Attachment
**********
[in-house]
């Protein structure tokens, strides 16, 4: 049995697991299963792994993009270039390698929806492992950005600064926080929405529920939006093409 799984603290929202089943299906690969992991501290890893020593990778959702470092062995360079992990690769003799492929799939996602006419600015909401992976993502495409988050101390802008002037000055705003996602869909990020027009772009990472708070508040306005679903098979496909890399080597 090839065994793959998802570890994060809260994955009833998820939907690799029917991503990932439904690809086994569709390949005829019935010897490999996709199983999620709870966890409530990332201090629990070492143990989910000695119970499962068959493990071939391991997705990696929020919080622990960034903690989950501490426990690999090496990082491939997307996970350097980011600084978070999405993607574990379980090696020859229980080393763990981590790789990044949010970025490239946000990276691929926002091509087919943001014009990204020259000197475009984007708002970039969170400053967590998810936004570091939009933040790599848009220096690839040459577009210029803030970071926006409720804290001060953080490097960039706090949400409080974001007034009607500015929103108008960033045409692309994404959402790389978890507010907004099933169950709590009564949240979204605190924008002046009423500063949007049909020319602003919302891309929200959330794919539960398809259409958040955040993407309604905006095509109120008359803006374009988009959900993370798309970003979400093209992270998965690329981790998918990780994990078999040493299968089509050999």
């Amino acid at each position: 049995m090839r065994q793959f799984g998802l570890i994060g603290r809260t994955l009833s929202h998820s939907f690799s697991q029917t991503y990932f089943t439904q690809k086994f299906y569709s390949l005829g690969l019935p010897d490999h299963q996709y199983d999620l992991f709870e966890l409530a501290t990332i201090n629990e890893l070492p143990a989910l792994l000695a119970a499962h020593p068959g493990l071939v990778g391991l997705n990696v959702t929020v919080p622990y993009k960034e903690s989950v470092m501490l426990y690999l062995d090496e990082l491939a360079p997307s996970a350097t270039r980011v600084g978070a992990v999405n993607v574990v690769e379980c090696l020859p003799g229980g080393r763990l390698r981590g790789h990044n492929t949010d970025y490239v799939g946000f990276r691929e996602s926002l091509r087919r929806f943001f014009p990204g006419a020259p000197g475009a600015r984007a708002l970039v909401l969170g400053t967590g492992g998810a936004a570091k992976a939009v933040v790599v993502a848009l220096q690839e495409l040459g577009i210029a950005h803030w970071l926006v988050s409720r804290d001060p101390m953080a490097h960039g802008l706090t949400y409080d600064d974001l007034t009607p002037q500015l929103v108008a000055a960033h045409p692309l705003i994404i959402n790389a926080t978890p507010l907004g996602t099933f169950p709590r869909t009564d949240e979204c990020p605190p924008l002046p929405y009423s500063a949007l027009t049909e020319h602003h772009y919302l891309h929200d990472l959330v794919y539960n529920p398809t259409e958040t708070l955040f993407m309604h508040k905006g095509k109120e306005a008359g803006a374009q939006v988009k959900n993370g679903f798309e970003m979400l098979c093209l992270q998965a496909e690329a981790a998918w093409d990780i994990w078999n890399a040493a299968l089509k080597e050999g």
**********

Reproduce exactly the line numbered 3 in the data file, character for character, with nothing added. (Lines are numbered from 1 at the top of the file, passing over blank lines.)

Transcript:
């Amino acid at each position: 049995m090839r065994q793959f799984g998802l570890i994060g603290r809260t994955l009833s929202h998820s939907f690799s697991q029917t991503y990932f089943t439904q690809k086994f299906y569709s390949l005829g690969l019935p010897d490999h299963q996709y199983d999620l992991f709870e966890l409530a501290t990332i201090n629990e890893l070492p143990a989910l792994l000695a119970a499962h020593p068959g493990l071939v990778g391991l997705n990696v959702t929020v919080p622990y993009k960034e903690s989950v470092m501490l426990y690999l062995d090496e990082l491939a360079p997307s996970a350097t270039r980011v600084g978070a992990v999405n993607v574990v690769e379980c090696l020859p003799g229980g080393r763990l390698r981590g790789h990044n492929t949010d970025y490239v799939g946000f990276r691929e996602s926002l091509r087919r929806f943001f014009p990204g006419a020259p000197g475009a600015r984007a708002l970039v909401l969170g400053t967590g492992g998810a936004a570091k992976a939009v933040v790599v993502a848009l220096q690839e495409l040459g577009i210029a950005h803030w970071l926006v988050s409720r804290d001060p101390m953080a490097h960039g802008l706090t949400y409080d600064d974001l007034t009607p002037q500015l929103v108008a000055a960033h045409p692309l705003i994404i959402n790389a926080t978890p507010l907004g996602t099933f169950p709590r869909t009564d949240e979204c990020p605190p924008l002046p929405y009423s500063a949007l027009t049909e020319h602003h772009y919302l891309h929200d990472l959330v794919y539960n529920p398809t259409e958040t708070l955040f993407m309604h508040k905006g095509k109120e306005a008359g803006a374009q939006v988009k959900n993370g679903f798309e970003m979400l098979c093209l992270q998965a496909e690329a981790a998918w093409d990780i994990w078999n890399a040493a299968l089509k080597e050999g």